One of the funniest comedy routines ever to be heard doesn’t successfully translate to print although nearly every word is intact.
Abbott appears as a red-nosed bear, and Costello is a hapless rabbit, with both creatures dressed in striped shirts and red baseball caps. The dialogue is variously presented in word bubbles, boxes or “shouted” in explosive, full-page format, with all the text in sizes appropriate to the characters’ levels of frustration. Superbright green, yellow, red and blue backgrounds make it all pop. But in book form, the dialogue comes off as merely amusing rather than laugh-out-loud funny, partly since in its original form it was completely auditory. The two men delivered the lines in fast-paced, smartly timed patter with voice inflections indicating annoyance, anger, impatience or resignation. The fun was in the misunderstanding of the wordplay. While Martz’s cartoon animals indicate their emotions in their body language and facial expressions, it’s just a little flat. In addition, depicting each player as an animal (Who is a snake, What is a dog, etc.) makes it possible for readers to actually visualize a “real” team and diminishes the wordplay. To work at all, it must be read aloud in two distinct, enthusiastic voices so young readers can share the experience.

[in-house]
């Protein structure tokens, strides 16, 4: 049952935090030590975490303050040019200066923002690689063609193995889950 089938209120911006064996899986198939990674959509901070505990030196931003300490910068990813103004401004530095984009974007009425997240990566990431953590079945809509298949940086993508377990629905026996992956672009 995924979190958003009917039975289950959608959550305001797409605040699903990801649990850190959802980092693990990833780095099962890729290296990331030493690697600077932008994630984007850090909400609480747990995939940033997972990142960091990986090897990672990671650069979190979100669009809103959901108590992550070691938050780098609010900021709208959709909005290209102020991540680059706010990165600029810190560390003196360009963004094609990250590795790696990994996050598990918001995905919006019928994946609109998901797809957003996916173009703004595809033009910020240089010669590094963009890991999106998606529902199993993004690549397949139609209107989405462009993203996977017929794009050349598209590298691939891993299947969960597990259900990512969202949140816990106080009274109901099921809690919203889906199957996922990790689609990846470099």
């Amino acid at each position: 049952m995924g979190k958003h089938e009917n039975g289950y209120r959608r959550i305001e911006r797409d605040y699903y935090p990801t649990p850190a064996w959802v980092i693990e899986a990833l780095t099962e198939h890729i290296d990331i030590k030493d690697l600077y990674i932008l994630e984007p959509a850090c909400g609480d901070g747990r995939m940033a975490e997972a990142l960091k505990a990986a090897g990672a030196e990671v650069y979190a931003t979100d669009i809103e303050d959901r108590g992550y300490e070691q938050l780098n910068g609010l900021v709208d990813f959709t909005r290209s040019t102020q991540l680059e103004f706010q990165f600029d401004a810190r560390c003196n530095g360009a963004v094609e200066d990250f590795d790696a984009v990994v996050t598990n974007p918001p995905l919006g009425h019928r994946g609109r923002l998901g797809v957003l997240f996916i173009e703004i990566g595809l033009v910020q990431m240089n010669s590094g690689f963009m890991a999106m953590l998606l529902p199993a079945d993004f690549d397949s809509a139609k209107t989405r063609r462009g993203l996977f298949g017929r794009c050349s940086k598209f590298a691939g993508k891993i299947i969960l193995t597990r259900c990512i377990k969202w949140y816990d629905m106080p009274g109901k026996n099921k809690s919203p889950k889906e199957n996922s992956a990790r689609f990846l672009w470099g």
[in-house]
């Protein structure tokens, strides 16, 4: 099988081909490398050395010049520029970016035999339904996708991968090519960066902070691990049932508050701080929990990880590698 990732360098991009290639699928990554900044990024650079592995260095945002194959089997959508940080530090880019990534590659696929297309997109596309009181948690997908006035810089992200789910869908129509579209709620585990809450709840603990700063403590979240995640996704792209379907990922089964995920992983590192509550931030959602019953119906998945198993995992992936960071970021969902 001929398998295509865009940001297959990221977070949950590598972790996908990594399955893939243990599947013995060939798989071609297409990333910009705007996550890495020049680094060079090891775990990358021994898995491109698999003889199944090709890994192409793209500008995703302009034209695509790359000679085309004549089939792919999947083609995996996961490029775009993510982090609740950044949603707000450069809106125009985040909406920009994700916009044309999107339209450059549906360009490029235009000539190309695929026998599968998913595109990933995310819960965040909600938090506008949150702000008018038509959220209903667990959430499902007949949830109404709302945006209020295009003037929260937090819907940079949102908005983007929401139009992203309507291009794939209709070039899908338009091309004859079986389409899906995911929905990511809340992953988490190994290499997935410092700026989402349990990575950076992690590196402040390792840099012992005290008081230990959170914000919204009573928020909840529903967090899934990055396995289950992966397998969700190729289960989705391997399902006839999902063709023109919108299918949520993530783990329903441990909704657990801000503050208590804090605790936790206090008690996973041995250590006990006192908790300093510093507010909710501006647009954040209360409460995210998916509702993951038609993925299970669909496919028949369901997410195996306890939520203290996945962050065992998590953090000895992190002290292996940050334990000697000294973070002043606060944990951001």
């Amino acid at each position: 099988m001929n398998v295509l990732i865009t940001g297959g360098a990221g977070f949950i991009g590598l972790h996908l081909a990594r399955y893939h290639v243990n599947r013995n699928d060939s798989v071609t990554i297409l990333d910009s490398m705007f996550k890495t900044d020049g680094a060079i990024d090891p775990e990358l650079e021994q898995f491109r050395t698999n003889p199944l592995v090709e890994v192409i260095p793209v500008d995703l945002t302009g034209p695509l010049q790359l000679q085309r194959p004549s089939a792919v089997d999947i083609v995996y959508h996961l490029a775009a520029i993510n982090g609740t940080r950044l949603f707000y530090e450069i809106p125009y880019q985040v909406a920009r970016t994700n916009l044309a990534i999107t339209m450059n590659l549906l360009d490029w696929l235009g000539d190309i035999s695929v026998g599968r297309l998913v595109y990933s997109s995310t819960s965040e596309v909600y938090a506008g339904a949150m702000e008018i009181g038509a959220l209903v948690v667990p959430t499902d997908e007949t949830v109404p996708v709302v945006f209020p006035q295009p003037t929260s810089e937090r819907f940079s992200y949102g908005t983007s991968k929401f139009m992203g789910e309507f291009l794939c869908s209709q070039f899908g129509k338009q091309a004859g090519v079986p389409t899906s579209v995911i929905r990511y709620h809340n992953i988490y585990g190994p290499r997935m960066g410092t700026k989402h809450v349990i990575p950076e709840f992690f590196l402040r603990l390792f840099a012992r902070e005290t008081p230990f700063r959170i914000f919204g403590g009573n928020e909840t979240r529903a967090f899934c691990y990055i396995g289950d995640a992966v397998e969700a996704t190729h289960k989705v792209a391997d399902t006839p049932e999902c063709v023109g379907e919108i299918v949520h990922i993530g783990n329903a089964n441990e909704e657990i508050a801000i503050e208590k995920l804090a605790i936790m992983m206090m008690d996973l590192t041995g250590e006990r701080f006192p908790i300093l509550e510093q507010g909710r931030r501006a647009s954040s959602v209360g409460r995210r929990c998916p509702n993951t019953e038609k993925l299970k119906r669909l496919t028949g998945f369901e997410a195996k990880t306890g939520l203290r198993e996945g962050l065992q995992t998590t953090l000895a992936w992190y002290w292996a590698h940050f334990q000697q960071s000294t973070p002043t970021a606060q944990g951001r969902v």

Not up to the original—leave it on the shelf and find a recording of the real Abbott and Costello. (afterword, biographical notes) (Picture book. 7-10)